Africa oil currencies diverge as Kwanza tops Dinar, Naira
The oil price spike following Russia’s invasion of Ukraine has had divergent effects on the currencies of Africa’s major oil producers. Angola—Africa’s third largest oil producer—has seen its currency, the Kwanza, jump nearly 15% against the dollar in the past month, making it the world’s best performing currency.
By contrast, Libya—the second largest producer—has seen the Dinar drop by 1.7% over the same period. In part, that is because the central bank has been buying dollars, but also because oil output has declined after militias shut down two oil fields, including the country’s largest, Sharara. In Nigeria—Africa’s biggest oil producer—the Naira has appreciated only marginally from a record low in the unofficial market.
Since the Central Bank of Nigeria stopped FX sales to the country’s Bureau de Change outlets last July, the potential uplift from higher crude export revenue on CBN reserves no longer feeds through to the unofficial rate, which is now solely a reflection of dollar demand and supply.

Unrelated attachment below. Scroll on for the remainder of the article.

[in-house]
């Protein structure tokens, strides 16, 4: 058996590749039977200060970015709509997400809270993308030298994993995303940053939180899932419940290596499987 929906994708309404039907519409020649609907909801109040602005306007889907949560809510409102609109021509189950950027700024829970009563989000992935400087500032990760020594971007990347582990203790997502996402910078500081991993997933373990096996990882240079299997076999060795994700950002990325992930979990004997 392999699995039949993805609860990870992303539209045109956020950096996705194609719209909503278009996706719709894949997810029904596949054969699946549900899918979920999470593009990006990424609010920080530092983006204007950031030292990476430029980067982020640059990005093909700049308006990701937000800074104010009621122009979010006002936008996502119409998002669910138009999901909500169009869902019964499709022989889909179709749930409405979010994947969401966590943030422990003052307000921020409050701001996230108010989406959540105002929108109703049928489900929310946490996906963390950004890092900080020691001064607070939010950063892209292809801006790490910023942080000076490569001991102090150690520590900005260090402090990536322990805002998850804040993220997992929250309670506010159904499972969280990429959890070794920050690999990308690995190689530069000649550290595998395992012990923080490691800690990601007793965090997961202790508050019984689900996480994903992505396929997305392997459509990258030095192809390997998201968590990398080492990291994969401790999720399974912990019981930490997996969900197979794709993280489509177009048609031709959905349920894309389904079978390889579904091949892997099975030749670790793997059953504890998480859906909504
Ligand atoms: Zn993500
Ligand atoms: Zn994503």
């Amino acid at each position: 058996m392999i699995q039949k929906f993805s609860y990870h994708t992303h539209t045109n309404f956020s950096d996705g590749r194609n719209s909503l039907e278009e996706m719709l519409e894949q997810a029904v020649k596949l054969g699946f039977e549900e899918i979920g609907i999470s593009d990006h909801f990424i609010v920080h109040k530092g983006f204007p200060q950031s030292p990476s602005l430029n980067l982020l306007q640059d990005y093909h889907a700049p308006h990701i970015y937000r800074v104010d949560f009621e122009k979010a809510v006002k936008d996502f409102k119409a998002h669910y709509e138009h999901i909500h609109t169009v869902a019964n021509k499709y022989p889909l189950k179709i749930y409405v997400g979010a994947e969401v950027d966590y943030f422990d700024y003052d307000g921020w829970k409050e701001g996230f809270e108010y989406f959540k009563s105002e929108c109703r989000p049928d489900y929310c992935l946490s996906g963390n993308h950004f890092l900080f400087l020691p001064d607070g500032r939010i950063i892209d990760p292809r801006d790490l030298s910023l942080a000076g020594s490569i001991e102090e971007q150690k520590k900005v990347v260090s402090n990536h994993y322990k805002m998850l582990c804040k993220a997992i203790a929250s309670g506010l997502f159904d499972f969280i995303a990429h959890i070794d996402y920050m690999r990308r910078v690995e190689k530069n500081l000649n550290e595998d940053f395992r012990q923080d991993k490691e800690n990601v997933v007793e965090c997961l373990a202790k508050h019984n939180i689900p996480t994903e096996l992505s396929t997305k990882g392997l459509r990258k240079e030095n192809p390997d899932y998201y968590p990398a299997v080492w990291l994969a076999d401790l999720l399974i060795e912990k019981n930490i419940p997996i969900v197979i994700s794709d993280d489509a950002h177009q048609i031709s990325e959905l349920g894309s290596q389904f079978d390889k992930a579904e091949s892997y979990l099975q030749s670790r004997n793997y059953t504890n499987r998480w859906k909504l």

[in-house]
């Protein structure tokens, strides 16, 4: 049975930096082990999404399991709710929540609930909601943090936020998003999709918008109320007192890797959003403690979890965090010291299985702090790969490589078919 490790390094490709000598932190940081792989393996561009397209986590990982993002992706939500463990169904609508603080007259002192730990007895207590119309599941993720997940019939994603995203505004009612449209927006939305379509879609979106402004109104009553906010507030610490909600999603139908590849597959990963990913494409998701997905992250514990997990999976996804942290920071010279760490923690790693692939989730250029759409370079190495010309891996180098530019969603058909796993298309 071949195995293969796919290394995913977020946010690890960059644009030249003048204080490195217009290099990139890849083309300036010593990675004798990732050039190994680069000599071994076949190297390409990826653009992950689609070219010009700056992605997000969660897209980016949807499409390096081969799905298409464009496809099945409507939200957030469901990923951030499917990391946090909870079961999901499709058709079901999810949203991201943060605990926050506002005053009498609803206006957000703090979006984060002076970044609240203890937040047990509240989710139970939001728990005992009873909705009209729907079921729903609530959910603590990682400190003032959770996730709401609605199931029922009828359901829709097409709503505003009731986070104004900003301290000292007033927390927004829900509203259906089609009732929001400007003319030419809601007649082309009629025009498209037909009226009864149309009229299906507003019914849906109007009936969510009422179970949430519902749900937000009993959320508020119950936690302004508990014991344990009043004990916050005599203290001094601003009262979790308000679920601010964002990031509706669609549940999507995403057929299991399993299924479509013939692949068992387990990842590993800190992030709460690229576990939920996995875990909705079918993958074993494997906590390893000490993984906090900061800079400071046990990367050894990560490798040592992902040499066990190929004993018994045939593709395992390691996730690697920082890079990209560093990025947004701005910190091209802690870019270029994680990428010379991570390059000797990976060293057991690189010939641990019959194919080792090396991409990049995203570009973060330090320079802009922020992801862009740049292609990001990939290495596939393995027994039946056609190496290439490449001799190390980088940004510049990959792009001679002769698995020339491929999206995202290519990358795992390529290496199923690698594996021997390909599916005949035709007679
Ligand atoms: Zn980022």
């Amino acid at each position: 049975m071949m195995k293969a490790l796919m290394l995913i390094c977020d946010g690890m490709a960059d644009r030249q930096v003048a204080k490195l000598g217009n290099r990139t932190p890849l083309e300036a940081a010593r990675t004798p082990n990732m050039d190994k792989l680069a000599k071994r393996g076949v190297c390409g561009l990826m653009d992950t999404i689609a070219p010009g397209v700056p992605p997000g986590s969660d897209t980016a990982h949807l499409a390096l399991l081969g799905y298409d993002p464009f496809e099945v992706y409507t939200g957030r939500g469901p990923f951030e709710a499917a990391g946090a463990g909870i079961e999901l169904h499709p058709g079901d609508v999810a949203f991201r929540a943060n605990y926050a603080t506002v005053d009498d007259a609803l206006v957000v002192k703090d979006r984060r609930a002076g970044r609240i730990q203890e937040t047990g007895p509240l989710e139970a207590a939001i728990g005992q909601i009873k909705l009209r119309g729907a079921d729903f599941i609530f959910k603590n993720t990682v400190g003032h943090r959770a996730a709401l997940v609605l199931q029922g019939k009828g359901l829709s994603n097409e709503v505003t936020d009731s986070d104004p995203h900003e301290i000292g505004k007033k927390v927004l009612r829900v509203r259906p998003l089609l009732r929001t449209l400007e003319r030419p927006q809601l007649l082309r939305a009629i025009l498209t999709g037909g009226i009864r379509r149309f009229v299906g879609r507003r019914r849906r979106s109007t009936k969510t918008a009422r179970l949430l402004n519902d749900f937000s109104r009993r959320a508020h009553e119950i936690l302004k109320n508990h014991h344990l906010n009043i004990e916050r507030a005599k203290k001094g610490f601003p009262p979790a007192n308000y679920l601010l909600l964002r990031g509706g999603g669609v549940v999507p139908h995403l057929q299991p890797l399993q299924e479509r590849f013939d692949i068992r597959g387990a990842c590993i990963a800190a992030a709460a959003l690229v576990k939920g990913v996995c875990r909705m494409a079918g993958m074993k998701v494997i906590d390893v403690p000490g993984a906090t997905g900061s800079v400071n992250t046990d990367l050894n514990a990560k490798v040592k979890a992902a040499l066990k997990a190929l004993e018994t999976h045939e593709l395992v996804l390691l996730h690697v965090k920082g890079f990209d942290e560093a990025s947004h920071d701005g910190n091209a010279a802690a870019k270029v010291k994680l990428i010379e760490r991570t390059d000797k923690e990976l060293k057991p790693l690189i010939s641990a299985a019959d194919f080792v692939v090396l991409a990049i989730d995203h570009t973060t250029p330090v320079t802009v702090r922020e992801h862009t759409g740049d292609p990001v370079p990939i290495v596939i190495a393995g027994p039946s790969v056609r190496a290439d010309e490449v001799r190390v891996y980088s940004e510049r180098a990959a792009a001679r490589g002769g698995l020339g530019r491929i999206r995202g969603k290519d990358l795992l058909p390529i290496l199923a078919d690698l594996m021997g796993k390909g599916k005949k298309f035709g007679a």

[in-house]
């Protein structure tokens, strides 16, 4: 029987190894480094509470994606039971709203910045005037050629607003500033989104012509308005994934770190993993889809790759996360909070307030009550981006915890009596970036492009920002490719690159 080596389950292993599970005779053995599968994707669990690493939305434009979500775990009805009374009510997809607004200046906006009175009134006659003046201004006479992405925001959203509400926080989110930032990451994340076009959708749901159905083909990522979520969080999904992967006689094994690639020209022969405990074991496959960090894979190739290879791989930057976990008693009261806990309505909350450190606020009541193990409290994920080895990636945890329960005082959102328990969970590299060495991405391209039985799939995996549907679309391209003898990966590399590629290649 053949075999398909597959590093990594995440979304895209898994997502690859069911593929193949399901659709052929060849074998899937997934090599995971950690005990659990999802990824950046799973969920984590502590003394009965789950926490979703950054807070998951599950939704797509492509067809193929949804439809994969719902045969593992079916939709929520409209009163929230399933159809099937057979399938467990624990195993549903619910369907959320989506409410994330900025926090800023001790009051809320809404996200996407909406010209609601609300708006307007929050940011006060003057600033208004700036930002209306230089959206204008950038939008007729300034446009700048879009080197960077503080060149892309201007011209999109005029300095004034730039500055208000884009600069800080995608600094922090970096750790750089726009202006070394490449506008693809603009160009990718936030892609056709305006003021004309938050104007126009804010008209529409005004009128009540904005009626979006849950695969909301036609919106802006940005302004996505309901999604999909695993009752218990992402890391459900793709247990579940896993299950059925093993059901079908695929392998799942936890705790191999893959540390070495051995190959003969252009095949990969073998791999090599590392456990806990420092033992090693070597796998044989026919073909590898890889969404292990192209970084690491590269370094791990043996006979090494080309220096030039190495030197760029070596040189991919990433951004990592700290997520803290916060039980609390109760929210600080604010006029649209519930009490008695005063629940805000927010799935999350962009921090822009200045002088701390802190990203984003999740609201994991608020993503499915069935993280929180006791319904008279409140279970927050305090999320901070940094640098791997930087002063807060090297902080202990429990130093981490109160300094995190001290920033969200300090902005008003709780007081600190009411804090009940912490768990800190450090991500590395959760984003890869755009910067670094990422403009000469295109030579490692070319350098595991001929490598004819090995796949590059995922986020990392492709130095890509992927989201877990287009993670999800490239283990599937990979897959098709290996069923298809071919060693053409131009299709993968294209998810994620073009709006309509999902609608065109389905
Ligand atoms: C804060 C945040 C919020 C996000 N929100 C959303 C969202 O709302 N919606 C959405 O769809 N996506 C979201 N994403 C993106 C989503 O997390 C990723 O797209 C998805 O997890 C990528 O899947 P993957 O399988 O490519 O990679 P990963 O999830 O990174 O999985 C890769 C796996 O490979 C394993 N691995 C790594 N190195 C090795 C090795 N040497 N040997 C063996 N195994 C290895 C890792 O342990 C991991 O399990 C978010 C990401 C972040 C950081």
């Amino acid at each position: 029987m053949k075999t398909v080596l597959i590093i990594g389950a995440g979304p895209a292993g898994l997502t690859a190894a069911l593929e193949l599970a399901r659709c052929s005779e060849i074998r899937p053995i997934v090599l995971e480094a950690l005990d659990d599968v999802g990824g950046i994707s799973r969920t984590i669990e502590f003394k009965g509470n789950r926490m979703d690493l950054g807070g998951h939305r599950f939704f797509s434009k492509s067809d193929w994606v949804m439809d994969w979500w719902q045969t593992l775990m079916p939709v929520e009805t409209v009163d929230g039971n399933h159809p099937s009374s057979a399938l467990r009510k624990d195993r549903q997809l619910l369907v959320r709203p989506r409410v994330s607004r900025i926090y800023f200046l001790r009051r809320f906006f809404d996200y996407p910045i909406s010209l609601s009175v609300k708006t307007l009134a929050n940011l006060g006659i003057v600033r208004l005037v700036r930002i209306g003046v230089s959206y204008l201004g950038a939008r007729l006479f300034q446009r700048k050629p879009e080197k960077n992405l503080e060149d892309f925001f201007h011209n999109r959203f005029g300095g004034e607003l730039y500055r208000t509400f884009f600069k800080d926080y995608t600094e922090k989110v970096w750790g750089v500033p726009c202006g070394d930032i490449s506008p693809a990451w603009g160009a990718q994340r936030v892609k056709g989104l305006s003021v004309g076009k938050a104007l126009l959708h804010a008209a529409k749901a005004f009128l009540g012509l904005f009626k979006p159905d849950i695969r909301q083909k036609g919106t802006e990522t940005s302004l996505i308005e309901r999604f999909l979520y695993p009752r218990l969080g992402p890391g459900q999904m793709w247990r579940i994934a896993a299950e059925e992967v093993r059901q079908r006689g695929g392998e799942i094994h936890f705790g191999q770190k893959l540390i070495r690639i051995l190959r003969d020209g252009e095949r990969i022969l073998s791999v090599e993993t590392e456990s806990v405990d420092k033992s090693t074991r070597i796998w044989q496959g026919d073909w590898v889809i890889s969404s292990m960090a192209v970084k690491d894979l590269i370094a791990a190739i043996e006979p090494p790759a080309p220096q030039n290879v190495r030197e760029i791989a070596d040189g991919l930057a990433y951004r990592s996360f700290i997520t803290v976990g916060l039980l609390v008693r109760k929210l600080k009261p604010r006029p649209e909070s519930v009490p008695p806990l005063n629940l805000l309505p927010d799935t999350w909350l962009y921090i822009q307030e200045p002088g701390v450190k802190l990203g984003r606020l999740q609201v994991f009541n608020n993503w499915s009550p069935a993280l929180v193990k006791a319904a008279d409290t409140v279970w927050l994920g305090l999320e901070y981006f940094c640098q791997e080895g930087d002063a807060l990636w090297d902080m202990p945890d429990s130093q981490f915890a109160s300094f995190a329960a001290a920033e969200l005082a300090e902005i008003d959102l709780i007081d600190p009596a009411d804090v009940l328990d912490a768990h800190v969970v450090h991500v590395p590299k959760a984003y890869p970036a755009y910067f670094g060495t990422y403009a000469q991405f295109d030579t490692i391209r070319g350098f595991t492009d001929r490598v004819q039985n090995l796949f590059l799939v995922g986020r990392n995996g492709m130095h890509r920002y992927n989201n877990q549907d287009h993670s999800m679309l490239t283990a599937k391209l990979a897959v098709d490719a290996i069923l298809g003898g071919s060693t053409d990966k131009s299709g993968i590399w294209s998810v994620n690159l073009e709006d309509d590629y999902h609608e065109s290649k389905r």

The impact on the real economy is more mixed: Nigeria exports crude oil but it imports the refined product for fuel, creating higher import prices that risk accelerating inflation. Overall, the drop in oil prices to below $100 a barrel this week from $123 earlier this month will help ease FX pressure for most of Africa, particularly in the biggest net importer countries, such as Kenya.